banner-optimized_0_0.png
Play Live Radio
Next Up:
0:00
0:00
Available On Air Stations
Regional Interests

Nature is Stressful, Bruh

A dried shell of a former living creature at Lake Folsom. (Pendarvis Harshaw/KQED)

Among all my other work, I haven’t sat down and written a column in nearly a month. Writing droughts are natural, and I’m in the thick of one.

Leads for potential stories are piled up in my inbox. Anxiety is kicking my ass. Plus I’ve got this back pain that’s causing my left arm to go numb when I sit down. An inflamed muscle is putting pressure on a nerve near my neck, the doctor and chiropractor both tell me; likely a byproduct of bad posture and built-up stress.

So I’ve been stretching, icing my back, and taking meds. Oh, and spending time in nature.

I love nature. Luckily, my “backyard”—Northern California—is home to landscapes that look like the images on postcards they sell at gas stations. Unfortunately, this land also seems to be as flammable as newspaper dipped in kerosene.

The peril this region faces due to drought, lack of investment in infrastructure and man-made manipulation of the environment is already one of the greatest stresses of our lifetime. And when you’re paying attention to the issues facing your outdoor weekend hike, finding relief in nature becomes a convoluted idea.

One of the many redwood trees at Muir Woods. (Pendarvis Harshaw)

Following last month’s official announcement from Governor Newsom that California is indeed in the throes of another “drought,” the Los Angeles Times’ editorial board published a piece proclaiming, in essence: this isn’t a drought, it’s the new climate.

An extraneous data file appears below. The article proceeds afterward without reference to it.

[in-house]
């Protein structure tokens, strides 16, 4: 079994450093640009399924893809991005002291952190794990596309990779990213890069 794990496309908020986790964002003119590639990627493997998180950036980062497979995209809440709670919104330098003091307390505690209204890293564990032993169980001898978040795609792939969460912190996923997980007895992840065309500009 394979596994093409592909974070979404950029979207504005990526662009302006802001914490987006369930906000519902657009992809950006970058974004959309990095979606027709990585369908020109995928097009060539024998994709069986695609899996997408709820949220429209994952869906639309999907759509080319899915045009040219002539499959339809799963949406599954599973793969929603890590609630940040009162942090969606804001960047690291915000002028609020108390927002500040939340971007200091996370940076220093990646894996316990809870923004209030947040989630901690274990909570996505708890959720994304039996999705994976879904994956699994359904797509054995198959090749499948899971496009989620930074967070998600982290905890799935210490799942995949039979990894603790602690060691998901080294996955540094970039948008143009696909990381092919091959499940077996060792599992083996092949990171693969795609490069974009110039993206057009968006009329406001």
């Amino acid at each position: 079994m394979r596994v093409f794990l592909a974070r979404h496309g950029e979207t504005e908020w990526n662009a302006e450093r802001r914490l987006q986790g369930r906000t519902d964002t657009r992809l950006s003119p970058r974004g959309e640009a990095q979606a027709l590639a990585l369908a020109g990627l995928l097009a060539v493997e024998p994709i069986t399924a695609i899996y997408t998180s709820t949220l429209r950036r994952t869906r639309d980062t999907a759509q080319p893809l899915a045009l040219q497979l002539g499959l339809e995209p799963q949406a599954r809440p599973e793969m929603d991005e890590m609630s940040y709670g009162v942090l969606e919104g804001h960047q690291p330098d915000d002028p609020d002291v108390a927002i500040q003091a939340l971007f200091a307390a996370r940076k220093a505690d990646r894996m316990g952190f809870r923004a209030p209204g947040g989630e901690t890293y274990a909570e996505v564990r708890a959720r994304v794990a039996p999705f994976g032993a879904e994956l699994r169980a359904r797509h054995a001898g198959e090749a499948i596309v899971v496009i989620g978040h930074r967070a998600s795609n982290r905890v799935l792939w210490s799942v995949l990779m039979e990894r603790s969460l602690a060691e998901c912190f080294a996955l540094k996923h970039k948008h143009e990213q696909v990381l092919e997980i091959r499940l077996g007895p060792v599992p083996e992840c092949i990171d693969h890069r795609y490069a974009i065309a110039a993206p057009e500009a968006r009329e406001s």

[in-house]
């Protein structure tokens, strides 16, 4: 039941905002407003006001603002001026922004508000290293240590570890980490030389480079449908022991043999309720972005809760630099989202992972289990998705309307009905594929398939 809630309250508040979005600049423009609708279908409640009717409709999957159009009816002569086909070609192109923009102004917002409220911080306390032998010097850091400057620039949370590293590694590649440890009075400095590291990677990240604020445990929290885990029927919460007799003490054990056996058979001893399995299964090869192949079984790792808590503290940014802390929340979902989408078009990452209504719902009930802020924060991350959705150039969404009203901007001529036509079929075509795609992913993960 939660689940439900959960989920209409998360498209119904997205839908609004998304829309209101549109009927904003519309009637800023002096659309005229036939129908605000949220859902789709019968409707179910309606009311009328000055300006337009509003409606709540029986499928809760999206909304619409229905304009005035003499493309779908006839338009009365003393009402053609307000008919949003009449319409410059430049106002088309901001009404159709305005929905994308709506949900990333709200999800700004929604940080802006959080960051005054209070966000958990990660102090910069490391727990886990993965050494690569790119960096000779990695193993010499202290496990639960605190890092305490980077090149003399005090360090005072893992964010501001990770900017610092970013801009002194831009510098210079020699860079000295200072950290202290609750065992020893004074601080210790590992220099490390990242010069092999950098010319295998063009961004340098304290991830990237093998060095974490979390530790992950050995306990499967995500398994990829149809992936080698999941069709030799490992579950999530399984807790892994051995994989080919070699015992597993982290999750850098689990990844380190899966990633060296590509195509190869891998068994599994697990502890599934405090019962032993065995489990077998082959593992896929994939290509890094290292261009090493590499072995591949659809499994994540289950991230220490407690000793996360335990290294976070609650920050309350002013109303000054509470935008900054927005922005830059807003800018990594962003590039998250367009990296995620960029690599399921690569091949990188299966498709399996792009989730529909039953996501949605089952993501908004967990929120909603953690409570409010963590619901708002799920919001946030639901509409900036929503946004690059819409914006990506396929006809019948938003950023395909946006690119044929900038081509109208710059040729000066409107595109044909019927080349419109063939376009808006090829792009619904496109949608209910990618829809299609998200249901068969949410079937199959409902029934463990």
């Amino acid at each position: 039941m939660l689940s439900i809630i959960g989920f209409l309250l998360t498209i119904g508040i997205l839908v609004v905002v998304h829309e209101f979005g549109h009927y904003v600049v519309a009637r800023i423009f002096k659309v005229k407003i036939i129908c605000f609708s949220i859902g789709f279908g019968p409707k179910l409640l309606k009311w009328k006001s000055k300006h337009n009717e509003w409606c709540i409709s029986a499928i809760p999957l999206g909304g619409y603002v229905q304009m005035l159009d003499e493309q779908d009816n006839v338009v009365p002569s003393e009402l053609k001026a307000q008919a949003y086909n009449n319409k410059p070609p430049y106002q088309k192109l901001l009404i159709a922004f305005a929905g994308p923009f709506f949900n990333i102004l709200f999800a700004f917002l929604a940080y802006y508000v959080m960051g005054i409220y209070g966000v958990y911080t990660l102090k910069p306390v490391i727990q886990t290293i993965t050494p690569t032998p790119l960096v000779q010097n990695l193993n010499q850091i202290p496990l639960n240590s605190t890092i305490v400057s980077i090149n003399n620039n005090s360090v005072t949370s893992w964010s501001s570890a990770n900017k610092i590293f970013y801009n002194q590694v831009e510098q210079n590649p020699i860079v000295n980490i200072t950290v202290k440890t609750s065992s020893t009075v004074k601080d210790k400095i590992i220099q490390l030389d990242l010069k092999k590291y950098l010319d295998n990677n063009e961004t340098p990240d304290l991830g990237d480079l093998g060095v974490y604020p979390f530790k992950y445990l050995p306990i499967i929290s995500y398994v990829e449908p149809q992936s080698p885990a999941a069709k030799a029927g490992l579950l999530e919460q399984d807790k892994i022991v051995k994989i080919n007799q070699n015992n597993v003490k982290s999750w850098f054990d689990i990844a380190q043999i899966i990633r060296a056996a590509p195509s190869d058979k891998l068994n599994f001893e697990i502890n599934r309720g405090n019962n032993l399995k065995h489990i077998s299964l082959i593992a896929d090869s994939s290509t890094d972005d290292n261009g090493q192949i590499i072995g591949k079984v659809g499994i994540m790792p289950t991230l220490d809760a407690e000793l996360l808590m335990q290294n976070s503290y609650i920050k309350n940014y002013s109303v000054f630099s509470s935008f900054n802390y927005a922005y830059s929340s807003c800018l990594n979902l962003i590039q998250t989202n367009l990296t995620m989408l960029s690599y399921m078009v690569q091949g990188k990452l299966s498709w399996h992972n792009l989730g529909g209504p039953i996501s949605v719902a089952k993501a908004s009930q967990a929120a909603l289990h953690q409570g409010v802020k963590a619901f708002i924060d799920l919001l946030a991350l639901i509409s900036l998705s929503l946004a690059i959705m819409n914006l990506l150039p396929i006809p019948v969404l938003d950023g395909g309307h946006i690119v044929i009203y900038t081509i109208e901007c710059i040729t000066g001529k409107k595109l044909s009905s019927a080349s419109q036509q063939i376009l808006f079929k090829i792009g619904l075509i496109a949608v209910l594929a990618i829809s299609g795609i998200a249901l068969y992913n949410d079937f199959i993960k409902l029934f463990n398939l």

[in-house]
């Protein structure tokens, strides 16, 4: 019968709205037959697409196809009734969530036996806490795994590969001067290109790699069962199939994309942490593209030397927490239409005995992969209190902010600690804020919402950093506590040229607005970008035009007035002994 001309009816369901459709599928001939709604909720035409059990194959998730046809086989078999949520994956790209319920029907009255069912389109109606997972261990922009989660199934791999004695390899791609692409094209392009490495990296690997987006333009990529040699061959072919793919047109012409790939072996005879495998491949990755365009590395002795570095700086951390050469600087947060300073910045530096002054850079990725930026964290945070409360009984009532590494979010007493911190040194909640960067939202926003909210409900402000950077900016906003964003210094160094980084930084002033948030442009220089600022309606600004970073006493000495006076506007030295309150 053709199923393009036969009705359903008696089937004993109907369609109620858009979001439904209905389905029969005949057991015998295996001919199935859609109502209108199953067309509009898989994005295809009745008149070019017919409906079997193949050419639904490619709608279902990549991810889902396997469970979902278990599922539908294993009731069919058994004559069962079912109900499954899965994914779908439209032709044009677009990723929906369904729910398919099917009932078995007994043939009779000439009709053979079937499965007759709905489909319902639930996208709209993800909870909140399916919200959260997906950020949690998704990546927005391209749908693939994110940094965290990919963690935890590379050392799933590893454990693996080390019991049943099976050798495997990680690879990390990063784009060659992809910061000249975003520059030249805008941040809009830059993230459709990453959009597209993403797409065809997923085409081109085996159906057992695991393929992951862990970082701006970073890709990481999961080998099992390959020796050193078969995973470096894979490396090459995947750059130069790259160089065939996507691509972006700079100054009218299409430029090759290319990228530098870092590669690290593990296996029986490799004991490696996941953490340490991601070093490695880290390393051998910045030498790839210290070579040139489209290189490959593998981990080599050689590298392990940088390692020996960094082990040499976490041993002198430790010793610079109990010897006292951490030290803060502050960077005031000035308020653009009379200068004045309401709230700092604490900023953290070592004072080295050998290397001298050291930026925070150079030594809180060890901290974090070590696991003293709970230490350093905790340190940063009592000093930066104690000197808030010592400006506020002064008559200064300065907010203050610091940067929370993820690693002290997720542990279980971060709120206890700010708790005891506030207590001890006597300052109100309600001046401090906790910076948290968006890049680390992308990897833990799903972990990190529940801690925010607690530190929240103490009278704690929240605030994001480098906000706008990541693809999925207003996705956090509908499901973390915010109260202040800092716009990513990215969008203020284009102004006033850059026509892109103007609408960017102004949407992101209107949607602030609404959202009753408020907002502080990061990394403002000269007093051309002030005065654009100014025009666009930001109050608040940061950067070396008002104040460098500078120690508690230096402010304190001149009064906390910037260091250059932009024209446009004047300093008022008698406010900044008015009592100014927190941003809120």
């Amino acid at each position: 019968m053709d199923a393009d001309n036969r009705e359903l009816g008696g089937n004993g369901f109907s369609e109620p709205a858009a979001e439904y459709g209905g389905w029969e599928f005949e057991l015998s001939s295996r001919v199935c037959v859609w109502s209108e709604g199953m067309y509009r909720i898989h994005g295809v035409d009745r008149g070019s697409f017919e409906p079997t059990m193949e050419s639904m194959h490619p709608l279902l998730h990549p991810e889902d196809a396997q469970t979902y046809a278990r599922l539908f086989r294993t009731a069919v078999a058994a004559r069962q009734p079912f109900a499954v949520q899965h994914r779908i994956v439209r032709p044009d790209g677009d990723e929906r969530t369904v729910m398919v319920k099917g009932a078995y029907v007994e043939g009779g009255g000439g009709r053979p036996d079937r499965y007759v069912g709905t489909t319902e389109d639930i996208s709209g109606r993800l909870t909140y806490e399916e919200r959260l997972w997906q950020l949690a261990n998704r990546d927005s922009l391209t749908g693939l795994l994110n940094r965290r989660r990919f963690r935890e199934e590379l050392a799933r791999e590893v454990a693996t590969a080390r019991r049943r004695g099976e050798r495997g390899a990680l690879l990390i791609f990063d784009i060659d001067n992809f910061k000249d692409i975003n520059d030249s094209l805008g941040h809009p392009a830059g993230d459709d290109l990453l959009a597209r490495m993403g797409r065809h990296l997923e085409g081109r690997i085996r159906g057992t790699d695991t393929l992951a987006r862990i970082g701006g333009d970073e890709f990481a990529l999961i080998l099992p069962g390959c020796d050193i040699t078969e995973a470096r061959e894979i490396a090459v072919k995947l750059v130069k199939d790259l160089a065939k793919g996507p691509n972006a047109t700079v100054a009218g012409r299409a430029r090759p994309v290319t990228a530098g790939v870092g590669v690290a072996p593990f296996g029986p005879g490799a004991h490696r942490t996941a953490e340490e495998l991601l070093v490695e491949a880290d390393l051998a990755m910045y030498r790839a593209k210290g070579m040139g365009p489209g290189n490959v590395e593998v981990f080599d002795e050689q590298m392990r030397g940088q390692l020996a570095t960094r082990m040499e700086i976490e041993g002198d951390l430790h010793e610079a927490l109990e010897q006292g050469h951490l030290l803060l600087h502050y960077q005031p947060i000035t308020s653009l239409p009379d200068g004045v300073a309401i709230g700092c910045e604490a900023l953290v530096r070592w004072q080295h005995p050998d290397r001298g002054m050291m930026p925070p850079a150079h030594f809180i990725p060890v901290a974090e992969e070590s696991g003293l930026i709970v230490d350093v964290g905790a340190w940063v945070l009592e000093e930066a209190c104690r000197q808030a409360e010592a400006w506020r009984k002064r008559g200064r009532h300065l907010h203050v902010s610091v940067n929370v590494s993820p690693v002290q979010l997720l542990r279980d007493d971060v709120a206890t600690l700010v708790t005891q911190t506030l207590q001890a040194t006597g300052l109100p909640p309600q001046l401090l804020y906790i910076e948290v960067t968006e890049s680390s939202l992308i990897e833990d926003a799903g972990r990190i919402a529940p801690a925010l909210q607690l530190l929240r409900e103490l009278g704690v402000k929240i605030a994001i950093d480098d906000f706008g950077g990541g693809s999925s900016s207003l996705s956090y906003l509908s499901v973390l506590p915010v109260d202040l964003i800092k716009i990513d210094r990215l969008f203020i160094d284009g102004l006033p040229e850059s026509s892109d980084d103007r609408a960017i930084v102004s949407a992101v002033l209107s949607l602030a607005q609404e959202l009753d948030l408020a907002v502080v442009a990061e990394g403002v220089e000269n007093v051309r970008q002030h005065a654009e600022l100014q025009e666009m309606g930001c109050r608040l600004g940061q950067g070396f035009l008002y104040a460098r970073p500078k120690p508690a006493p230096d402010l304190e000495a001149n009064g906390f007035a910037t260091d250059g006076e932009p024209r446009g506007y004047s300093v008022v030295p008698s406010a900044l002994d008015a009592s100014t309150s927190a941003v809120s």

As if on cue, over the weekend the National Weather Service issued the first red flag warning of the year—a rare occurrence for as early as May. Sure enough, a number of small fires popped up around Northern California.

These are the things I think about when I’m out in the Bay Area’s enclaves of nature. Especially when I’m reminded of the bigger, global issue, through news of President Biden upping the ante to cut America’s greenhouse emissions before it’s too late, or this Grist article about the way that wildfires, melting polar caps, and greenhouse emissions work in tandem to push one another to a globally destructive tipping point of no return.

Do you see why nature can be stressful?

Folsom Lake lifeguard towers in the foreground. Far in the distance is the lake’s water. (Pendarvis Harshaw)

A few days ago I went to Folsom Lake, where water levels have receded so much that if you’re looking to engage in some water-related activities, you’ve got to drive along the dry lakebed for a couple minutes in order to get close to the remaining pocket of water.

Meanwhile, the park is attracting hordes of folks, iPhones in hand, who come for the lupine super bloom, a wildly gorgeous royal purple flower that’s only growing en masse because the water levels are so low.